of the early days of the mission.
My overtures
were brutally rejected. These men
do not want a happy ship.
They are deeply sick
& try to compensate by making me
feel miserable.
Last week was my birthday.
Nobody even said happy birthday to me.
Someday this tape'll be played
& then they'll be sorry.

1 (I was just a little kid--those years, I was often possessed by a full-body terror when walking anywhere after dark. I'd start imagining some silent, stealthy monster2 following me, towering over me. So if you were across the street and you saw me inexplicably start running home? That's why.)
2 Frequently this monster was a spider whose belly would just clear my head as it walked. I knew instinctively that the behemoth spider was exactly the size of all the spiders I'd ever killed, and that it would kill me.
3 Relevant that the protagonist is played by writer/director/editor Dan O'Bannon? Possibly.

Friday, April 22, 2011

Fright Night

A talisman of my childhood and a representation of it at the same time. Fright Night has a callow dipshit love the late-night host of horror movies on local TV; then the callow dipshit flips out when two wafting men move in next door--because when two men live together at night next door they bring sinister elements of menace and contagion to your suburban idyll.

When I saw this again--as an adult--maybe five years ago, I was gobsmacked: I'd remembered it as a rompy paean to latenight movie madness turning into a quite good kid-against-the-vampire-evil picture--with real loss!--but it was actually a meditation on Gay Dudes Living Next to You. This is a film where the Gay Subtext is actually drawn so clearly and so thoroughly that it very nearly becomes just the text.

The vampires recruit both the girlfriend and the best friend. The elder with his big swinging cross and his fine robes proves little help, if any. This really isn't subtle at all.

The rewatch beyond the gobsmack didn't do much for me. Something like what John Carpenter once called 'taking a tour of your living room'. I found myself thinking

yeah, it's all here...movies are artifice and sometimes cheesy but still influence us/ dudes walk among us, sometimes you get let down, sometimes people come through for you, heavy shit changes everything, even if you're okay on the far side.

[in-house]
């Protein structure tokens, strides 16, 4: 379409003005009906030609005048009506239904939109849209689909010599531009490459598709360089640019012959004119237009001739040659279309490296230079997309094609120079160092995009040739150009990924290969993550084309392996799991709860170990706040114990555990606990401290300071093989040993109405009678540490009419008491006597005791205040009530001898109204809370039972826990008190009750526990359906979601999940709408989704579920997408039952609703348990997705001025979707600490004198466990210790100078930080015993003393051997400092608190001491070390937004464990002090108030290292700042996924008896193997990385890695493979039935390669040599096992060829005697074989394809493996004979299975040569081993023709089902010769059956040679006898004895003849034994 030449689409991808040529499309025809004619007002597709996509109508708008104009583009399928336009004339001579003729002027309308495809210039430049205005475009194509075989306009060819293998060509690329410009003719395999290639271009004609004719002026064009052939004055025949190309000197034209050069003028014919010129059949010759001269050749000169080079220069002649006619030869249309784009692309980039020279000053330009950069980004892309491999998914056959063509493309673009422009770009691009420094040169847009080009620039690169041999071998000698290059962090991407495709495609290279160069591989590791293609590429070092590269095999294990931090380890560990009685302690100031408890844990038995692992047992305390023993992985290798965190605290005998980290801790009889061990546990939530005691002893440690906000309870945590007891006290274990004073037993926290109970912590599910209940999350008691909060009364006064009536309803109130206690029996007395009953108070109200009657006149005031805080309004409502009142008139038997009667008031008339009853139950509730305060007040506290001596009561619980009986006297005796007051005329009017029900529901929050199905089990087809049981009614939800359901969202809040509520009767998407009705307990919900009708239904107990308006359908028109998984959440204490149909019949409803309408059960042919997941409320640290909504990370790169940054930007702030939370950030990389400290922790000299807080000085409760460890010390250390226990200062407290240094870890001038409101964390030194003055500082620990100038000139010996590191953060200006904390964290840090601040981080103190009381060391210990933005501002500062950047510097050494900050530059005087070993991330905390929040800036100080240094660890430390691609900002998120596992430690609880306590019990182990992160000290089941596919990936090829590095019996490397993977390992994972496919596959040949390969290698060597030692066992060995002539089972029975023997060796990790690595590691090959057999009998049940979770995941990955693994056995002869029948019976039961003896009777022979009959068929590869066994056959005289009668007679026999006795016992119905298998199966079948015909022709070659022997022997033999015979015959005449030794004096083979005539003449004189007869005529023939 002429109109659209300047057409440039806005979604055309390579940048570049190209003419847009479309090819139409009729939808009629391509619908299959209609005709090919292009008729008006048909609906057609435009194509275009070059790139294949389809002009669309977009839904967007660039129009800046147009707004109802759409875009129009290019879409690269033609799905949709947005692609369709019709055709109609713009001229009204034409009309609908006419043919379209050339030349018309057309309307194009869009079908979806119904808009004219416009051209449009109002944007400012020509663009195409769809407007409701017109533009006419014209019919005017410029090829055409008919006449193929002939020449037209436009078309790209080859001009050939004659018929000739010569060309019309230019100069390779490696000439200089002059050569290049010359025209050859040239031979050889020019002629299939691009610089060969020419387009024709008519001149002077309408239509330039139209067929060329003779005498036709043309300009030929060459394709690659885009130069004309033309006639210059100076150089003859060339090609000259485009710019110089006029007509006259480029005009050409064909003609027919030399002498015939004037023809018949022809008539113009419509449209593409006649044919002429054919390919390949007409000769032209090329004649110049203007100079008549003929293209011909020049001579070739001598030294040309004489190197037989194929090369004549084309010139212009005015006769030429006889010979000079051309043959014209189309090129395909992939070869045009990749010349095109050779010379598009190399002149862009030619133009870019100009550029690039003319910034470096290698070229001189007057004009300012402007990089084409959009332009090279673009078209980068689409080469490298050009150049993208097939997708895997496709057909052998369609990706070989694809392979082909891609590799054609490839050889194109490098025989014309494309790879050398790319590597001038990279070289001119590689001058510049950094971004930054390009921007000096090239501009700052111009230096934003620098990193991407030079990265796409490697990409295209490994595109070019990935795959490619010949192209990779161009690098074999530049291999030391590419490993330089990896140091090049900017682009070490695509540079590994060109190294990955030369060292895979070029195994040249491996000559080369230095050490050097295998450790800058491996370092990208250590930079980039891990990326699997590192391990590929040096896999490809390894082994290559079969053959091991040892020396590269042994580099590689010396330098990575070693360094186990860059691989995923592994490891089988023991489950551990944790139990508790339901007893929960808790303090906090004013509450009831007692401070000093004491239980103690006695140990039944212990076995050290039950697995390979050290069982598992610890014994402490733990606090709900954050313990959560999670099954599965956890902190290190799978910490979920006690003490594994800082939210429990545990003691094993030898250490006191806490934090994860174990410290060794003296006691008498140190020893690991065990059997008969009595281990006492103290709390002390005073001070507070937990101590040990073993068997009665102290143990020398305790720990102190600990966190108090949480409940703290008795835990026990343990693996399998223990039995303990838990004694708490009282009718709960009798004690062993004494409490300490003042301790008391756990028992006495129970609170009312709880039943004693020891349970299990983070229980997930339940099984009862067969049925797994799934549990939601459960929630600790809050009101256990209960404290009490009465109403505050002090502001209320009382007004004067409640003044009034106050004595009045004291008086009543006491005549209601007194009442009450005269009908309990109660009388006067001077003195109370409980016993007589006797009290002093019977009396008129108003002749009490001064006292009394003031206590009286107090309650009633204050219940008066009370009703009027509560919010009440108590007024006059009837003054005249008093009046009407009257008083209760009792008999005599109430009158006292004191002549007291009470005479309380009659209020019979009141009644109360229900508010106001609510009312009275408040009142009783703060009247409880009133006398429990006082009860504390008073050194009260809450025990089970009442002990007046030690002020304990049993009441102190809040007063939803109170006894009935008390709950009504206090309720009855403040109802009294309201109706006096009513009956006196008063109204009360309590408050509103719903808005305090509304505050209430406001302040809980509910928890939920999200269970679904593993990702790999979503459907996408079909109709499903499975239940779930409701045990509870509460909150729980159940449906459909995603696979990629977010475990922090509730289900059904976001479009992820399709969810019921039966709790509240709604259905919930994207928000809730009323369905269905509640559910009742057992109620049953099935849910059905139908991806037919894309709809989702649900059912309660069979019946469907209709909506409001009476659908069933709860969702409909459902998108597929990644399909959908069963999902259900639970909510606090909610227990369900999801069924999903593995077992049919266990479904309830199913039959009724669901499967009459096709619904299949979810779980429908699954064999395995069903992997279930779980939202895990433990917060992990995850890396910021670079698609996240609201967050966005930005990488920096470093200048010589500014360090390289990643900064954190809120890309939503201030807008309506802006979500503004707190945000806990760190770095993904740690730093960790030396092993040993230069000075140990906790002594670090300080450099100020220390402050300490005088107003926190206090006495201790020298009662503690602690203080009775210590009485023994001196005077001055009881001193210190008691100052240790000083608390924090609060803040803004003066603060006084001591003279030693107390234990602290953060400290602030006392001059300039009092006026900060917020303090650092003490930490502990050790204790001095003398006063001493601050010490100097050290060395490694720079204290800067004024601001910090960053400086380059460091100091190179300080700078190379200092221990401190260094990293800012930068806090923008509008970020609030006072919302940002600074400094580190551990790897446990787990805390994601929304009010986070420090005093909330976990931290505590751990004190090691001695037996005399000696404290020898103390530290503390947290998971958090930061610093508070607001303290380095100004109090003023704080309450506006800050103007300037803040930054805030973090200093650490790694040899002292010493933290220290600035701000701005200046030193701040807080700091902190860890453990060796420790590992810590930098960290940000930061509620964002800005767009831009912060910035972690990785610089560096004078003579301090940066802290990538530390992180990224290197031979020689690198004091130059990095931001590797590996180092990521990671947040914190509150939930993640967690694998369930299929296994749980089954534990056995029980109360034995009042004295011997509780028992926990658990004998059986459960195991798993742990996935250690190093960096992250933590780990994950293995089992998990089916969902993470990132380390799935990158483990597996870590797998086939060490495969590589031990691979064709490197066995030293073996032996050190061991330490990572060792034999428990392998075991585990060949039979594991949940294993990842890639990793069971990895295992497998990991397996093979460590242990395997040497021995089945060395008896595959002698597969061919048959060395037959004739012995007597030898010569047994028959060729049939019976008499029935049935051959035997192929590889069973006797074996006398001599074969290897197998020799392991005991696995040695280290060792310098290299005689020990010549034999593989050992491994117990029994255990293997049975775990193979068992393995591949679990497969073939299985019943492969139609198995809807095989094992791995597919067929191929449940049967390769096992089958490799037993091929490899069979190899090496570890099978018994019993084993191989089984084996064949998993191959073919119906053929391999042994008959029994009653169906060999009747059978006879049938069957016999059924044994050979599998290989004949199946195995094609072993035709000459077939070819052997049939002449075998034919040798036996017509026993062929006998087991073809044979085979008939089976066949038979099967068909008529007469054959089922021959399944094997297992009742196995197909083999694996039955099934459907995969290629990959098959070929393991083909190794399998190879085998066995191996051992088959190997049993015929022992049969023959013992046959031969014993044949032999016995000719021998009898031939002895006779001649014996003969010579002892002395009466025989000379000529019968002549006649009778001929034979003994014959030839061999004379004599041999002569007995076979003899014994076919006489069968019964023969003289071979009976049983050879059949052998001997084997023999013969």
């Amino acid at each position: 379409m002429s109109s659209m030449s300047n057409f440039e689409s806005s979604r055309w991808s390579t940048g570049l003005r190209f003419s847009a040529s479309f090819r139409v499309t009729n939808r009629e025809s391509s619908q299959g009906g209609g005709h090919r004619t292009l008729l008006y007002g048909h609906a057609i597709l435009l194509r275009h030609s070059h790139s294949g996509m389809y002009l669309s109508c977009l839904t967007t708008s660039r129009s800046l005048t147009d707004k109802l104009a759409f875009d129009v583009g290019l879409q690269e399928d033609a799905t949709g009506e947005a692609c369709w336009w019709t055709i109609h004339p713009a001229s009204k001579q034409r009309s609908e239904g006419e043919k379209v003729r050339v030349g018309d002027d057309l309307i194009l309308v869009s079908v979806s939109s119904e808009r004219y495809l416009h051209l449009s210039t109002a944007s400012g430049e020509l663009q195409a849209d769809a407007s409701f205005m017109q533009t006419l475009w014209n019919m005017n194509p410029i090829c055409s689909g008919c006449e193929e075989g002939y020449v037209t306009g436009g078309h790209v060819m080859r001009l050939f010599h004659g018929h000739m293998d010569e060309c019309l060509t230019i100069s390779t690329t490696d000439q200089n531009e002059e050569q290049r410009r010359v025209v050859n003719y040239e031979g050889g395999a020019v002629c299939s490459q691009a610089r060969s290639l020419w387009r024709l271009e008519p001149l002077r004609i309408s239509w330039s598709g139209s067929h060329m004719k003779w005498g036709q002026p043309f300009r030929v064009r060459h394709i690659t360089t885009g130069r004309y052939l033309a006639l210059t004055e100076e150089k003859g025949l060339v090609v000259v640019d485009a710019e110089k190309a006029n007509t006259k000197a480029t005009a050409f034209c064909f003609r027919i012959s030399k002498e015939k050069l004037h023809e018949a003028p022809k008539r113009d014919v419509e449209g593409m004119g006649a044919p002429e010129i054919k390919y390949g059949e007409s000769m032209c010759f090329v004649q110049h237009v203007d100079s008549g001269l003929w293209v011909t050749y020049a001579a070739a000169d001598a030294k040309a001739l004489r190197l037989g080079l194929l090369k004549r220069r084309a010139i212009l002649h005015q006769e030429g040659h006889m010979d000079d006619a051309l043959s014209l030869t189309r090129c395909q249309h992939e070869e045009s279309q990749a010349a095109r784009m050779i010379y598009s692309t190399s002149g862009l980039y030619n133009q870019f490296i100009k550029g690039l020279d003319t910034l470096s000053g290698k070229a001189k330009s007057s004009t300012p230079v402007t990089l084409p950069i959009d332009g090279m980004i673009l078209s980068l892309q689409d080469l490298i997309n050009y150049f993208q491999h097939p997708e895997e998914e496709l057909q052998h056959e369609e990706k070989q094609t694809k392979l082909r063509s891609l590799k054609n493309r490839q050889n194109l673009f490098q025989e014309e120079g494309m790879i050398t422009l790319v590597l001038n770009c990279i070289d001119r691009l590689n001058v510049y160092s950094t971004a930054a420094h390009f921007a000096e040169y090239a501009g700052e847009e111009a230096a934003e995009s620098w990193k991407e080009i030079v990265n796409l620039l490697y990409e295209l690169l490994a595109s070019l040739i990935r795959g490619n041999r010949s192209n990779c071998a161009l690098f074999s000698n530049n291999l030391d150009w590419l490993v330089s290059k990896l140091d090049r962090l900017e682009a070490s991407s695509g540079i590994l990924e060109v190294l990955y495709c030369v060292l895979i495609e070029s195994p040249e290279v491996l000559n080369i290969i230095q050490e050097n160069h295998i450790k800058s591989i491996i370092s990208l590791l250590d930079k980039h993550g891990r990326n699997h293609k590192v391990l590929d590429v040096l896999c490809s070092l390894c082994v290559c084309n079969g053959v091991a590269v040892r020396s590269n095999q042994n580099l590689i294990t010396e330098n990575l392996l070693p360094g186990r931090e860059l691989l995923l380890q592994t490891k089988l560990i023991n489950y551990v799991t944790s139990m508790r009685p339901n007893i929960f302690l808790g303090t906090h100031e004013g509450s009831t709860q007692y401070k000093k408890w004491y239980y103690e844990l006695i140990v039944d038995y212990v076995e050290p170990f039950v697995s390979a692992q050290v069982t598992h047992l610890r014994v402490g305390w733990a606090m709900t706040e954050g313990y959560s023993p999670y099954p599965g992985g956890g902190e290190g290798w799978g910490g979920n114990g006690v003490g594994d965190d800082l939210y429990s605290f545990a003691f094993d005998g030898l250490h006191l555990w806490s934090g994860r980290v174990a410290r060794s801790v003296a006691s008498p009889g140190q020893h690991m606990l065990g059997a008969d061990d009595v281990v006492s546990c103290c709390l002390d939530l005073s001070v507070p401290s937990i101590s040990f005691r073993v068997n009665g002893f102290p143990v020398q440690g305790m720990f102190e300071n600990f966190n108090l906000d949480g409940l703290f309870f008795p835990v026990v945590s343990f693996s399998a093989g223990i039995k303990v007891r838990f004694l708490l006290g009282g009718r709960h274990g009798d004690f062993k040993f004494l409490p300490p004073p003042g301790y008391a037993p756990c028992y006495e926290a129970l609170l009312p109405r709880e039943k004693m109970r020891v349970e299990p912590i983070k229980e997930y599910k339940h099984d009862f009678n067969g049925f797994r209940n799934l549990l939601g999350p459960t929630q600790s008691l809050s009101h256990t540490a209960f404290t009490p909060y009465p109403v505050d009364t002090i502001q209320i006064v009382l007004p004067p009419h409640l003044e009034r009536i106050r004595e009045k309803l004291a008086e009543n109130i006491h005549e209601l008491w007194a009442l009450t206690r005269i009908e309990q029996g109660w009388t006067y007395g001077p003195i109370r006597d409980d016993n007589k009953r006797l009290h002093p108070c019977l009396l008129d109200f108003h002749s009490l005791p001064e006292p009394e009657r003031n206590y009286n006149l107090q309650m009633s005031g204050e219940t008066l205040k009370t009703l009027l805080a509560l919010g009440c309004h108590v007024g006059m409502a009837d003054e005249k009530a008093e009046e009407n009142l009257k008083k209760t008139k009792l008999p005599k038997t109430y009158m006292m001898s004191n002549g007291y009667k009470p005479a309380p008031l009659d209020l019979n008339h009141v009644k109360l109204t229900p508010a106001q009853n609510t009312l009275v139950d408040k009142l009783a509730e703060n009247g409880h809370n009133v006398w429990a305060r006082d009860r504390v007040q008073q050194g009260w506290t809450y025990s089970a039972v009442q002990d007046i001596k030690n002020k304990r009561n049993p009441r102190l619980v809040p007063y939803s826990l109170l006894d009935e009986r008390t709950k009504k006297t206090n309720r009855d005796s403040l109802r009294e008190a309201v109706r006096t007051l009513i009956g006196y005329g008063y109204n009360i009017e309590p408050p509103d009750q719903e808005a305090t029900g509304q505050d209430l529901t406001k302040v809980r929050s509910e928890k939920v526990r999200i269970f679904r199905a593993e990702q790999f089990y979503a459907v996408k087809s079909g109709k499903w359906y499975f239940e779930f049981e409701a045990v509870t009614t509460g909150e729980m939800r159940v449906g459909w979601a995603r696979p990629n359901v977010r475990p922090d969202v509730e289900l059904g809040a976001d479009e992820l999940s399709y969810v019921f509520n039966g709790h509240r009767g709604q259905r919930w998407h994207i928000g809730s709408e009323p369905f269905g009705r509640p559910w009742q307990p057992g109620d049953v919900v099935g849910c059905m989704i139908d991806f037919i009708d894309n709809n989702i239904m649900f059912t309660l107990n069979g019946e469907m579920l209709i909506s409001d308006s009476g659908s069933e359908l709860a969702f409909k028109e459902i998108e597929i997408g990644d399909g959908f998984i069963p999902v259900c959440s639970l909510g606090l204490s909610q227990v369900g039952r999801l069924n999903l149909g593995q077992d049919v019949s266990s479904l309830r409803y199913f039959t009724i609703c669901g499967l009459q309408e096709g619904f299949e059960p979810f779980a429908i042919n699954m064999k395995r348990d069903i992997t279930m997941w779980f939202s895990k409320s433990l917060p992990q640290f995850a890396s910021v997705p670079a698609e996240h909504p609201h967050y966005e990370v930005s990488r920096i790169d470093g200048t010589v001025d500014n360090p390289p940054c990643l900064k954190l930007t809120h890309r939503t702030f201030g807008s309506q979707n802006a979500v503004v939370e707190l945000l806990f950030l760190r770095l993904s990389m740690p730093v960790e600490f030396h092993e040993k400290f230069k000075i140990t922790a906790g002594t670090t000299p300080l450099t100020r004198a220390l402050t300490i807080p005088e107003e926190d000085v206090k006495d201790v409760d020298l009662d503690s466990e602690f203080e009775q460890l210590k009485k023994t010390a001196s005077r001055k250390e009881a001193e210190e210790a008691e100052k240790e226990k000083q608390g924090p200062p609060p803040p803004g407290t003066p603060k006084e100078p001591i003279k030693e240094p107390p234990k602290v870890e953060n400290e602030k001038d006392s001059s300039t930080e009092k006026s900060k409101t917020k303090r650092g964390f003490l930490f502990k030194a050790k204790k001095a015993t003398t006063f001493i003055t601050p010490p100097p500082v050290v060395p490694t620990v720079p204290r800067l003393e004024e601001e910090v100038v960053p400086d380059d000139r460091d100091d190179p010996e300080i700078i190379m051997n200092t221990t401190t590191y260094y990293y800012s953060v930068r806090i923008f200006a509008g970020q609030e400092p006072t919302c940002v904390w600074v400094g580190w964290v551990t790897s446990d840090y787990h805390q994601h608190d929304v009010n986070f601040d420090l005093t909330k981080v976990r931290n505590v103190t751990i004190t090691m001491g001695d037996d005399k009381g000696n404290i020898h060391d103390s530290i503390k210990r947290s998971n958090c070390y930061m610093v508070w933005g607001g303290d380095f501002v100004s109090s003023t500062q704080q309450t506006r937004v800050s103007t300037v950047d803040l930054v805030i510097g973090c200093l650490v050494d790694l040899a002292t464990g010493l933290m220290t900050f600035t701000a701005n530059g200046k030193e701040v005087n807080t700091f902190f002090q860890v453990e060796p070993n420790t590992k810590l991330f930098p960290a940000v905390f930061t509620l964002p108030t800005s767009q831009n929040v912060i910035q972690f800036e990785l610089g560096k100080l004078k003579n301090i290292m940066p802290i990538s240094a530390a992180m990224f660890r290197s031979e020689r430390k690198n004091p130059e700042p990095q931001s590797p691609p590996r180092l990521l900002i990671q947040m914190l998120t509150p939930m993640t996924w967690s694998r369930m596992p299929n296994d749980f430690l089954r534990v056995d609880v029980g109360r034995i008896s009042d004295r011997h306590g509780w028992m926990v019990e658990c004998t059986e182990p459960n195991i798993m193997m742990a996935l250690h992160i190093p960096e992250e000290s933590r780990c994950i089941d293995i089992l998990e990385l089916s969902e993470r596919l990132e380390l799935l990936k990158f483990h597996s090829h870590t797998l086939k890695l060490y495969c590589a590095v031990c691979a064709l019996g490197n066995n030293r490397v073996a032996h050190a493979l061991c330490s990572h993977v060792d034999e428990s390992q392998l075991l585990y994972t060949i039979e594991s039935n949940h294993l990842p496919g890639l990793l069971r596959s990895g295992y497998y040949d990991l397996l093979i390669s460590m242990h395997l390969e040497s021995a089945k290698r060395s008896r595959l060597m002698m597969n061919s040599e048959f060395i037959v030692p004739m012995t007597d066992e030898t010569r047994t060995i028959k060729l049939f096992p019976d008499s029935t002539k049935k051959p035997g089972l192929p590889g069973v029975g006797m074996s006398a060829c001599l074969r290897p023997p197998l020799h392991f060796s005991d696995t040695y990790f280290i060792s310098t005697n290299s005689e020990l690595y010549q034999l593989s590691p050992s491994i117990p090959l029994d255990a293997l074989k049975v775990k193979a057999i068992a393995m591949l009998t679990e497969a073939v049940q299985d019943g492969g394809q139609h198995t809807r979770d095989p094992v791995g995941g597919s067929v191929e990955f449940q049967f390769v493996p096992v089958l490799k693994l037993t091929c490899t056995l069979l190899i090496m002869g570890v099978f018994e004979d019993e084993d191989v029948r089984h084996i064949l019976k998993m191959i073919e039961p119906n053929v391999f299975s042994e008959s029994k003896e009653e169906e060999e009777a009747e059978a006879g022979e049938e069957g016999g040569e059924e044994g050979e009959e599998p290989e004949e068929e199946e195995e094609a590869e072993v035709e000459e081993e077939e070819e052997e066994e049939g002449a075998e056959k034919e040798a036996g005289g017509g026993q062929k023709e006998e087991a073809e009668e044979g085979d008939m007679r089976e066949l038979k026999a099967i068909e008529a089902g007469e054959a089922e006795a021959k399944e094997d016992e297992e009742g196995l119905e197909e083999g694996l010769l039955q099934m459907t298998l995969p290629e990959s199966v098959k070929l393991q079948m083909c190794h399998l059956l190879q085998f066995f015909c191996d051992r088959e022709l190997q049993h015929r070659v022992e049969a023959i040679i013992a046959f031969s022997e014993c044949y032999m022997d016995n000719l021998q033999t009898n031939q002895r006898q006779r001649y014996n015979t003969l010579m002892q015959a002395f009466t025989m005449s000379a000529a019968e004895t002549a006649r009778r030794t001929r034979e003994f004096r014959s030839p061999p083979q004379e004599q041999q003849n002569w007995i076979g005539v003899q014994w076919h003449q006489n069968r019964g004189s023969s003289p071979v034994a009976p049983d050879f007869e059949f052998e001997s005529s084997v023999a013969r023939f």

These are trite messages, all of them. I knew that five years ago. Growing up gay is trite, dirt-common and dull, and loving the movies is as controversial as liking food, and sharing those things that are cool with your child? that's just flat square. Or so do scaly aging eyes see. I did not always look through such eyes. I don't look through them now, either--Richard Hugo once said1

Is this corny? Okay, it's corny. But so what? All great art has some corn in it.

Fright Night is not great art. It has some corn in it. But it has sincerity and generosity, it tries hard to be good without being humorless, and there's a lot of talent, a lot of craft snuck into the genre exercise.2

My dad is dead. He was gay, and he loved movies. It was because of him that I saw Fright Night: he picked it out, put it on, played it. A child celebrated it, an angry depressive sneered at it, and now I nearly cherish it. It was because of my dad that I watched locally hosted horror movies on TV. It is because of him that I understand that the gays next door--or the otherwise different anywhere--pose no threat and deserve no fear or loathing. I loved my dad. This movie Fright Night reminds me of him.

1 From memory. In his lovely The Real West Marginal Way.